You can sense it in American kitchens, our restaurant conversations, and across the food blogosphere: a newfound appreciation of good food prepared from fresh, local ingredients. This trend has been building for a long time, and no figure has played a more inspirational role than Alice Waters, chef/owner of Chez Panisse in Berkeley. Waters is part of a long lineage of culinary masters inspired by the food from the south of France – that amazing intersection of French, Italian and Mediterranean flavors, and where fresh and local are a way of life.
We were thrilled to participate in Foodbuzz’s 24, 24, 24 blogosphere event, astounding in its scope, with 24 food blogs around the world experiencing and sharing 24 meals over a 24 hour period. What better way to take part than to celebrate Alice Waters and her place in this historical line of chefs bringing the south of France to the world. In doing so, we wanted to transport a taste of Provence to Stone Ridge, NY, a small town in the the foothills of the Catskill mountains.
We crafted a meal tracing the development of this movement, with each course inspired by one of four culinary greats, in chronological order:
For those less familiar with some of the chefs named above, Elizabeth David first published Mediterranean Food in 1950, followed by French Country Cooking in 1951. In her foreword to the American compilation of David’s cookbooks, Alice Waters writes that meeting David was “the thrill of my life.” Waters was also tremendously influenced by Richard Olney, the American who lived near the Domaine Tempier vineyard (hence the choice of wine for the main course) in the south of France, and who wrote such well-known books as the incongruously named Simple French Food (his recipes are anything but simple). And completing the nexus of people around Alice Waters, we have Paul Bertolli, a well-known chef who worked for Alice at Chez Panisse before spreading his own wings. In 2003, Bertolli published the fascinating Cooking by Hand cookbook.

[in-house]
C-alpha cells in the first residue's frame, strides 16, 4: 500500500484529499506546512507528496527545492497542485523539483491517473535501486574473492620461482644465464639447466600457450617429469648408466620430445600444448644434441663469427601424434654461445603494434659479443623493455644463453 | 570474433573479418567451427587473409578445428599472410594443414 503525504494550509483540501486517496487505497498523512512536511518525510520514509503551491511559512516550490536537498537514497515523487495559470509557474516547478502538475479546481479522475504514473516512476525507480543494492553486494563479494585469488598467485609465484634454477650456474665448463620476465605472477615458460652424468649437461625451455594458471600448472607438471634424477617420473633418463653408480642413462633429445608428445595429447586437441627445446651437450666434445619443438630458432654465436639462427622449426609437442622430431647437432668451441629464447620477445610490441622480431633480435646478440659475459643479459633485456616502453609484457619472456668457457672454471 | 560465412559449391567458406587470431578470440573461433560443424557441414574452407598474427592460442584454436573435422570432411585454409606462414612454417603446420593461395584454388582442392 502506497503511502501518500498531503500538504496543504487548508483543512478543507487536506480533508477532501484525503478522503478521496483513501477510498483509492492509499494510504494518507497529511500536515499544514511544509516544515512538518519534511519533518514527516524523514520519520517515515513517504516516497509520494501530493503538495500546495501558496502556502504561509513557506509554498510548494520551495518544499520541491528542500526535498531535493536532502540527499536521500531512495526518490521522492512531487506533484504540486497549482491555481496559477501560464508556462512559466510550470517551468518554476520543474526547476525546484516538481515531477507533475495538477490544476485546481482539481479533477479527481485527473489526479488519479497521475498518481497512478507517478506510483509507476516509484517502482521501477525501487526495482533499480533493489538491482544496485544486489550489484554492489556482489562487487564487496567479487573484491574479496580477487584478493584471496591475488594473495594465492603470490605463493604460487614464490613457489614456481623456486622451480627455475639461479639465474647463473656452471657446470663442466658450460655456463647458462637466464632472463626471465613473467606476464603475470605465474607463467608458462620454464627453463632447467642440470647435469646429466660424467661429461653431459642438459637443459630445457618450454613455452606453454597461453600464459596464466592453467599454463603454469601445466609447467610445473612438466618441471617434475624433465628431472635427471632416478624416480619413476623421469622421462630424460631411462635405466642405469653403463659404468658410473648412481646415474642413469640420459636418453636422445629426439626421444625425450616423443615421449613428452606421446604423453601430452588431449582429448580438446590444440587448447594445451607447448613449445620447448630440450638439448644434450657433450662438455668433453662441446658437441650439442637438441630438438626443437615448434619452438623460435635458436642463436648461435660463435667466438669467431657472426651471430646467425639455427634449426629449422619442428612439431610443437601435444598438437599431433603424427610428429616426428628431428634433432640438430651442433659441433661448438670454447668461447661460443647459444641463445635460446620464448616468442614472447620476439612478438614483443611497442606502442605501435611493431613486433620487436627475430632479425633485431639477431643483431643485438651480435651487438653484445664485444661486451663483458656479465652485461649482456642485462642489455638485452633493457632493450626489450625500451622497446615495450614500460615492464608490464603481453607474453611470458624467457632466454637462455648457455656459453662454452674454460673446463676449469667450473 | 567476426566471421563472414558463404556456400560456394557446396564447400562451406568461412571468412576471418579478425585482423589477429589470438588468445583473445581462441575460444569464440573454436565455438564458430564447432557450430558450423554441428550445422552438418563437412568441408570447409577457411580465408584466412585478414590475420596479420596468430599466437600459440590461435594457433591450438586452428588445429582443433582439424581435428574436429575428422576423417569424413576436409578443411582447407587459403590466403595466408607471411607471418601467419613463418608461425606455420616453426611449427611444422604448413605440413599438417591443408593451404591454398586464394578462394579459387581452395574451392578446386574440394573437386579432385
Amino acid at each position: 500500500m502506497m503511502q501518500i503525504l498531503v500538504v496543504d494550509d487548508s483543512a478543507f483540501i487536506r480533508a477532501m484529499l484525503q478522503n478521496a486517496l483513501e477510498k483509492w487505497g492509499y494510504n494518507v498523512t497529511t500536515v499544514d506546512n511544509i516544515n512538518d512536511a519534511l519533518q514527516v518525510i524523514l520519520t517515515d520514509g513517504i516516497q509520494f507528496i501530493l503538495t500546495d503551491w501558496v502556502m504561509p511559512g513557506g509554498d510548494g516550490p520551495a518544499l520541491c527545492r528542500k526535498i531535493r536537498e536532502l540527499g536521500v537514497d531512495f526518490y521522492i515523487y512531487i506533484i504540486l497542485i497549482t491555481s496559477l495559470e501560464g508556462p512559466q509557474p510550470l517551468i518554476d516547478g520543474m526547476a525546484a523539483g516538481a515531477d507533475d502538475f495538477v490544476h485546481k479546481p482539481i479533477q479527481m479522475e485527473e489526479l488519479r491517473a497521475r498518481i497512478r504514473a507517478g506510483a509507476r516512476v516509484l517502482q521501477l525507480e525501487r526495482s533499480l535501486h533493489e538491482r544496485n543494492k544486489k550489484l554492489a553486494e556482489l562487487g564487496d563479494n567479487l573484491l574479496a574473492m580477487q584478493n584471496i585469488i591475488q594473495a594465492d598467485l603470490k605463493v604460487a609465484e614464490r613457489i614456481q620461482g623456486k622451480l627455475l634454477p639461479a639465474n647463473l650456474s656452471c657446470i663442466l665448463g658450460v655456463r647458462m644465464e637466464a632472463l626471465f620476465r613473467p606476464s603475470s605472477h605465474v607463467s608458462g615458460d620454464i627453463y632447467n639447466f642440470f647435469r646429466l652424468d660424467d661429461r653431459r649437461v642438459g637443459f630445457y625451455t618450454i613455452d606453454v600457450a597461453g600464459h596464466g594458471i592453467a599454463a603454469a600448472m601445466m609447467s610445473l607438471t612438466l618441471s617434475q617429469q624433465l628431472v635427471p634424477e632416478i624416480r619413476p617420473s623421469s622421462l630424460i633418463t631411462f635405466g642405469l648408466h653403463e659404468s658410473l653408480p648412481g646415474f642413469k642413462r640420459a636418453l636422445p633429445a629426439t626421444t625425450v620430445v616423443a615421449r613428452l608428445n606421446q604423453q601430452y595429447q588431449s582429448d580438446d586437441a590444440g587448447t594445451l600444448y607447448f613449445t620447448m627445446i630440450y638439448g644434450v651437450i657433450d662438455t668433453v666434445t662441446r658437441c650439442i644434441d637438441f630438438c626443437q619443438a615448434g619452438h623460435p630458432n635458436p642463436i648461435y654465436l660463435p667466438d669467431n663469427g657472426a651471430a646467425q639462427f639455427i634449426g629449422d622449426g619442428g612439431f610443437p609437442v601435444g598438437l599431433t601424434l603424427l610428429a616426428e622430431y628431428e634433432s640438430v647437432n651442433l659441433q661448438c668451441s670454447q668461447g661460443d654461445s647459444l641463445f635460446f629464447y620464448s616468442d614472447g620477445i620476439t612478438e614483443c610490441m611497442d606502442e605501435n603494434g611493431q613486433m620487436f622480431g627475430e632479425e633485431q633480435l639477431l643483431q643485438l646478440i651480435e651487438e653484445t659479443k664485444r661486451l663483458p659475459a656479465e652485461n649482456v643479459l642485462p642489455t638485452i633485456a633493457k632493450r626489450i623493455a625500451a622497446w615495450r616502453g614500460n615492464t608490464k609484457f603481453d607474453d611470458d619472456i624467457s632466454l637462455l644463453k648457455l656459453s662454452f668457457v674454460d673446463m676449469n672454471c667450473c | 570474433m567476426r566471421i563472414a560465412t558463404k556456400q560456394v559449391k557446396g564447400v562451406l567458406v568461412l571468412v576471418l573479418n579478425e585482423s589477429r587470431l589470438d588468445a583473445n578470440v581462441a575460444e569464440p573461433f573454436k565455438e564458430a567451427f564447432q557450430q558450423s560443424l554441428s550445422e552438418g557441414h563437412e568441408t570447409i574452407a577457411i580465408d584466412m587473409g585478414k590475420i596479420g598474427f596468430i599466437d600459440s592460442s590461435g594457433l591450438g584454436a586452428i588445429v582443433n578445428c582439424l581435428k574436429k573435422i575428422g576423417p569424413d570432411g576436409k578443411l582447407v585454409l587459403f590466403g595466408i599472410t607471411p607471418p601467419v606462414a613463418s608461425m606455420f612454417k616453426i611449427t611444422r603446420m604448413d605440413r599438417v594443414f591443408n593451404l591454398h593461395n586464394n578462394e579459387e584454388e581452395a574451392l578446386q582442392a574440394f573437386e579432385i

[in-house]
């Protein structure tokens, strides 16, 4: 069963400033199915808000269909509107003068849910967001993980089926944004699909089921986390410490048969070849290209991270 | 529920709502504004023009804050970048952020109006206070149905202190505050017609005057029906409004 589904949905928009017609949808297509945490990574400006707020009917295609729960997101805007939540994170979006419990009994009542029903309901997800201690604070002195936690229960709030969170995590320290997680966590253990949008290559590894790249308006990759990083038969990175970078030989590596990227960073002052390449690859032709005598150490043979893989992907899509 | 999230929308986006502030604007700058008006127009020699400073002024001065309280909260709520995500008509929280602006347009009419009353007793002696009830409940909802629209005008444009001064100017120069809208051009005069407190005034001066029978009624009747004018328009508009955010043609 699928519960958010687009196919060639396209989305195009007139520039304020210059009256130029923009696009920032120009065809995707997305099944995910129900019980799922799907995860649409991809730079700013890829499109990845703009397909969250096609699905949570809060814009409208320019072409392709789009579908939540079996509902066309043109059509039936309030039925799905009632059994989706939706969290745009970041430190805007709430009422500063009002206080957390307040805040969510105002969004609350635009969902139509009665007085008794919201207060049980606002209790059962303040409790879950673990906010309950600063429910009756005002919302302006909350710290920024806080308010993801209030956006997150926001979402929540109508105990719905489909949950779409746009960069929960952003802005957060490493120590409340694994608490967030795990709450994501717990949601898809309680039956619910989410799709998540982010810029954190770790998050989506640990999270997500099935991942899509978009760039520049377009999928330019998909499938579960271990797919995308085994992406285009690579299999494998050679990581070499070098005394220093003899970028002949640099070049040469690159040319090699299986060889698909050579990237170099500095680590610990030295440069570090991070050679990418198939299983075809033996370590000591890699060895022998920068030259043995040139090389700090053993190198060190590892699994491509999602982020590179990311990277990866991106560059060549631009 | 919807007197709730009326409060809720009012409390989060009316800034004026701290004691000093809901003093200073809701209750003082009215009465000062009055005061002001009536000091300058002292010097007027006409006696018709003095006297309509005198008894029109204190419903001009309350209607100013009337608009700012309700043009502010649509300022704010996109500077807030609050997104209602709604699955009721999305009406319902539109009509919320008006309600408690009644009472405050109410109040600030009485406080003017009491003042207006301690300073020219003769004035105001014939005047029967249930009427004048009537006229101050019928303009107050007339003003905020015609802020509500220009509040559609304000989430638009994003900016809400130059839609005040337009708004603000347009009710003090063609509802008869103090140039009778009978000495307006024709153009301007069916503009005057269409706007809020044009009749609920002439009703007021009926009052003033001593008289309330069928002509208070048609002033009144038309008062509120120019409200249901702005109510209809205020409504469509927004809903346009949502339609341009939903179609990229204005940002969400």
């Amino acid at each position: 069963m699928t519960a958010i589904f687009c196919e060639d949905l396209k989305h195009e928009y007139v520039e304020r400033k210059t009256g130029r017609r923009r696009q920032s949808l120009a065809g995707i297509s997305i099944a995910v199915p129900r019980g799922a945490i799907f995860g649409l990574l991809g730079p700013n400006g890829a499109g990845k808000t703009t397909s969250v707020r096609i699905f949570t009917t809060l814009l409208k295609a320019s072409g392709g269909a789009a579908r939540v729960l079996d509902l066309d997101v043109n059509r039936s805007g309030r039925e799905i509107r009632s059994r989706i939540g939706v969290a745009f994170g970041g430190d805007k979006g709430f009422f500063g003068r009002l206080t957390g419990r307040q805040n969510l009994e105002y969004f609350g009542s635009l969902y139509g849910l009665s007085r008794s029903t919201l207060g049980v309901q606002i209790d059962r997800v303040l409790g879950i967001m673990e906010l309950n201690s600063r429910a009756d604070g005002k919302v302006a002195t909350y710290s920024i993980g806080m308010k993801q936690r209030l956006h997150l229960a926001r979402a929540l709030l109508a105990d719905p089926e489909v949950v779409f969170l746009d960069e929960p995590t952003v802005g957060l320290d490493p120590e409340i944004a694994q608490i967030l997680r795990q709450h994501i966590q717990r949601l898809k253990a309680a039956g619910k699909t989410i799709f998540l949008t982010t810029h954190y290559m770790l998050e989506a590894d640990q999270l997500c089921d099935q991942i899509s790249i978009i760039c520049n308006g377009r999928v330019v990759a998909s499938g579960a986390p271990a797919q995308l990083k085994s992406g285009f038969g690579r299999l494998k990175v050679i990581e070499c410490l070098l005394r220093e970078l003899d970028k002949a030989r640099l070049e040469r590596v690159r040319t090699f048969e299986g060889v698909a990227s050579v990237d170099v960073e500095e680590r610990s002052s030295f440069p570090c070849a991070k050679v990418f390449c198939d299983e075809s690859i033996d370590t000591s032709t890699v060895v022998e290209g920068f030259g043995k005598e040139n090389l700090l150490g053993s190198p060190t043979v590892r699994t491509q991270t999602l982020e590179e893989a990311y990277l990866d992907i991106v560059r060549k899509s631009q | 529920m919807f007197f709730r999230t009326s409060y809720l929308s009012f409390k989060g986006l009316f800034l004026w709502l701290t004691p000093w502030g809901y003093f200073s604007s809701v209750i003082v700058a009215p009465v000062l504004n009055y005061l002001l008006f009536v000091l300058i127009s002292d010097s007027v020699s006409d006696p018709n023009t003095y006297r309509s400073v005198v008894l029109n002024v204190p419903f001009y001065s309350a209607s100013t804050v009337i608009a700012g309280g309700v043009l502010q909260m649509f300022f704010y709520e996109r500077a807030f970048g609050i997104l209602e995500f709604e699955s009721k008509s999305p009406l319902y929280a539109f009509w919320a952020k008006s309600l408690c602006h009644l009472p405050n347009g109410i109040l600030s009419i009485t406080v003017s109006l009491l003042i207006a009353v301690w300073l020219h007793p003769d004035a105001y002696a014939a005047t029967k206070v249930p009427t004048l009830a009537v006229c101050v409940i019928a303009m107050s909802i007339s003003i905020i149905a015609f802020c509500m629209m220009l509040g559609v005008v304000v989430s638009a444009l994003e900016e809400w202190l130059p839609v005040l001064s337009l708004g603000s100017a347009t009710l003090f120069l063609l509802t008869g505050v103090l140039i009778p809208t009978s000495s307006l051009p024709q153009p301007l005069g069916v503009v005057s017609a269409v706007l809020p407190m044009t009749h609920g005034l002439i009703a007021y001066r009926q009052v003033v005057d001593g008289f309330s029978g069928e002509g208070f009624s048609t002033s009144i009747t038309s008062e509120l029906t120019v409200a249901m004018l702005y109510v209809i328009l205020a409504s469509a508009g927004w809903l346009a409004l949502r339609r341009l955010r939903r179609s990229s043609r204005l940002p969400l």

Our goal was to work with as local and fresh ingredients as possible. The growing season here in the Catskills is winding down, but still strong. We started out with a trip to a local farm, Gill’s, and made our final meal decisions based on the bounty laid before us.
Also in keeping with the local theme, our pork came from a New York farm, courtesy of the fabulous Fleisher’s butcher in Kingston. We fended off hunger in the countdown to dinner with a cows milk cheese called Toussaint, from the Sprout Creek Farm in New York.
We were joined at this feast by four good friends, Mike and Rebecca G, and Mike and Sumi D, who showed angelic patience as we cooked and plated and paused for a photograph here and there.
In order to keep length manageable, and thus this all readable, we have described each dish making up the meal in the six following posts, and listed out the recipes.
We hope you enjoy the above posts, which include more pictures and thoughts, and you can also see the full set of photos from the dinner at our flickr set. We will leave you with a few favorite shots.
I want to end by commending and thanking Foodbuzz for challenging its community to produce an ambitious global food event. This project was a huge undertaking, but tremendously fun at the same time. I can’t wait to read the 23 other posts that all were written today, and I hope to update this post with links to the other 24, 24, 24 posts as soon as I can. For now, check out the list at Foodbuzz’s 24 page.